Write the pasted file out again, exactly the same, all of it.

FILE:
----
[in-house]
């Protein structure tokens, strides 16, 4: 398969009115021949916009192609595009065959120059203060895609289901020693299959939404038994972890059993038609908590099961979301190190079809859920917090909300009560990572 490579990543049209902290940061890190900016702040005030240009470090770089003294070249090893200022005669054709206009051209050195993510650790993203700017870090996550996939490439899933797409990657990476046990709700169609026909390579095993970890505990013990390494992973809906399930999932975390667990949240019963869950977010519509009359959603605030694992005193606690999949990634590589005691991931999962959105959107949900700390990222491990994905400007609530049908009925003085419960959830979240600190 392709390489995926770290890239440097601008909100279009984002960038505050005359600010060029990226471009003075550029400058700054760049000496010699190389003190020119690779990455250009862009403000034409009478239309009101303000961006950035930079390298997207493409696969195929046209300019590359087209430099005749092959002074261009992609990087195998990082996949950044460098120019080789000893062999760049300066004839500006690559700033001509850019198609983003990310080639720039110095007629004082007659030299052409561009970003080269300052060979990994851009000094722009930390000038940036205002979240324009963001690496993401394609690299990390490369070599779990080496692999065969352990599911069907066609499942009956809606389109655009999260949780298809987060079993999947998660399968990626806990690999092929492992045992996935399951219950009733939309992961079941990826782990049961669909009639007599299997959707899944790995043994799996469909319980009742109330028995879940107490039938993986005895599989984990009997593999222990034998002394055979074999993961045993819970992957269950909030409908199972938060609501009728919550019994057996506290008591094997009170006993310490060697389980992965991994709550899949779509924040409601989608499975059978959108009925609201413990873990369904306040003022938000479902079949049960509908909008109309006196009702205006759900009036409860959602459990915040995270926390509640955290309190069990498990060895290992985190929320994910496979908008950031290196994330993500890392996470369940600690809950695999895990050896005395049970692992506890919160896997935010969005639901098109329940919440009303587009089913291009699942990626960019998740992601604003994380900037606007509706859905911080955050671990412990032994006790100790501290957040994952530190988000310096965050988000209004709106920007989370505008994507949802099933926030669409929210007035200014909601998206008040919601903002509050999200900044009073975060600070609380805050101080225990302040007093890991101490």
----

[in-house]
């Protein structure tokens, strides 16, 4: 398969009115021949916009192609595009065959120059203060895609289901020693299959939404038994972890059993038609908590099961979301190190079809859920917090909300009560990572 490579990543049209902290940061890190900016702040005030240009470090770089003294070249090893200022005669054709206009051209050195993510650790993203700017870090996550996939490439899933797409990657990476046990709700169609026909390579095993970890505990013990390494992973809906399930999932975390667990949240019963869950977010519509009359959603605030694992005193606690999949990634590589005691991931999962959105959107949900700390990222491990994905400007609530049908009925003085419960959830979240600190 392709390489995926770290890239440097601008909100279009984002960038505050005359600010060029990226471009003075550029400058700054760049000496010699190389003190020119690779990455250009862009403000034409009478239309009101303000961006950035930079390298997207493409696969195929046209300019590359087209430099005749092959002074261009992609990087195998990082996949950044460098120019080789000893062999760049300066004839500006690559700033001509850019198609983003990310080639720039110095007629004082007659030299052409561009970003080269300052060979990994851009000094722009930390000038940036205002979240324009963001690496993401394609690299990390490369070599779990080496692999065969352990599911069907066609499942009956809606389109655009999260949780298809987060079993999947998660399968990626806990690999092929492992045992996935399951219950009733939309992961079941990826782990049961669909009639007599299997959707899944790995043994799996469909319980009742109330028995879940107490039938993986005895599989984990009997593999222990034998002394055979074999993961045993819970992957269950909030409908199972938060609501009728919550019994057996506290008591094997009170006993310490060697389980992965991994709550899949779509924040409601989608499975059978959108009925609201413990873990369904306040003022938000479902079949049960509908909008109309006196009702205006759900009036409860959602459990915040995270926390509640955290309190069990498990060895290992985190929320994910496979908008950031290196994330993500890392996470369940600690809950695999895990050896005395049970692992506890919160896997935010969005639901098109329940919440009303587009089913291009699942990626960019998740992601604003994380900037606007509706859905911080955050671990412990032994006790100790501290957040994952530190988000310096965050988000209004709106920007989370505008994507949802099933926030669409929210007035200014909601998206008040919601903002509050999200900044009073975060600070609380805050101080225990302040007093890991101490």